Improvements in Your Hiring Process Can Lead to Better Retention
Did you know that statistics show you will lose around 30% of your inside sales, business development, and sales development workforce within the next 12 to 18 months? The large turnover can be attributed to a multitude of factors. For many individuals, these jobs are entry-level positions, which means they’re still trying to figure out what they want to do. This also means there will always be the “he’s-just-not-a-good-fit” rational for letting individuals go. Additionally, it’s likely you will promote high-potential individuals, leaving these entry-level positions vacant.
Consequently, with one-third of the workforce transitioning, organizations need to take a closer look at their hiring and onboarding process. Here are a few minor improvements that can lead to better retention.
ABH (Always Be Hiring): First, always be hiring. Bringing on new BDRs/SDRs/Inside Sales Reps to your team can take you between two to six months. This time is broken down between one to three months of launching your hiring efforts, and three months of onboarding and getting the new team member fully ramped up. Consequently, it is important to always be hiring.
Craft Your Job Description: In partnership with your HR, recruiting, and hiring manager, take the time to appropriately craft your job description. Start with the right title, then follow with a short, engaging and exciting overview of the job and the company. Keep it real. Describe the job responsibilities, the importance of the contributions the individual will make, and the potential for growth. You might also want to get input from select team members to help you craft this.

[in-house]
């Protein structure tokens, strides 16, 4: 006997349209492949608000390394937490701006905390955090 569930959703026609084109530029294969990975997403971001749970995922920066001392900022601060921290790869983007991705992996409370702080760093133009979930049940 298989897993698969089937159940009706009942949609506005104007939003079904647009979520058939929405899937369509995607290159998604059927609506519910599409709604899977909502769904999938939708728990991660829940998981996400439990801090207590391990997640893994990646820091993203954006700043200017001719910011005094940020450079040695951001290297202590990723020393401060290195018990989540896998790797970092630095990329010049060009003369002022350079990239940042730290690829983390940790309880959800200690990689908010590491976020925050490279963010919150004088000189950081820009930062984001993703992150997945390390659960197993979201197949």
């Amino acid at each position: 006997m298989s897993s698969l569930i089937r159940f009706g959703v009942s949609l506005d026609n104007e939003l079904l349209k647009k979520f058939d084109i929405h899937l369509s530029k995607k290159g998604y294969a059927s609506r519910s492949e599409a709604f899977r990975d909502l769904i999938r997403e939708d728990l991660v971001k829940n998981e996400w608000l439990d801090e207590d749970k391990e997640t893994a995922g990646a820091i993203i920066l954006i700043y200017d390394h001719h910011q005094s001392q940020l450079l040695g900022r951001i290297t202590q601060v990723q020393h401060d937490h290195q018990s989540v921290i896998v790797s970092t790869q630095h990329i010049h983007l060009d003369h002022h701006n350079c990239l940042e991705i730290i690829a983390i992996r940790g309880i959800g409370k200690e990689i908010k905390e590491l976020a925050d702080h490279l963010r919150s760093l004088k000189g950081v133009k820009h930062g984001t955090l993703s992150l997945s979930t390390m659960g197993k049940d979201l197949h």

Hiring Process: Design your hiring process by determining who and what will be included. Decide who will be interviewing the candidate, who will be doing the screening, and whether or not an assessment will take place. Additionally, don’t forget to incorporate a timeline. You want your candidate to have a good experience from day one.
Communicate: Communication with your candidate is key. You want to keep things tight and to a particular time frame. The decision to move the candidate to the next step should be communicated promptly, and the same goes for the decision not to move forward. There’s nothing more frustrating for a candidate than not understanding the process. So communicate the next steps to be taken or your decisions in a timely manner—whether they are in favor of moving forward or not.
Hiring Matrix: Design a hiring matrix that will include what you’re looking for in your candidate. Internally brief each individual who will be conducting the interviews on the matrix or score card, and decide what will determine a “go”, or “no-go”. Be objective about your decisions based on your interview matrix.
Decide: Once you narrow your decision to the final two or three candidates, move quickly through the process. Decide exactly what you’re looking for by considering multiple dimensions such as cultural background, experience, attitude and determination.
Extend an Offer: Finally, communicate your decision to your candidate. Should they accept your extended offer, provide clear instructions of what they can expect next, including the start date and time to show up, as well as any paperwork they should bring on their first day. Internally prepare your welcome package and a comprehensive agenda for their first week.
Improving on your hiring process can help you get ahead of the curve of turnover, increase retention, and minimize impact on your pipeline and sales results.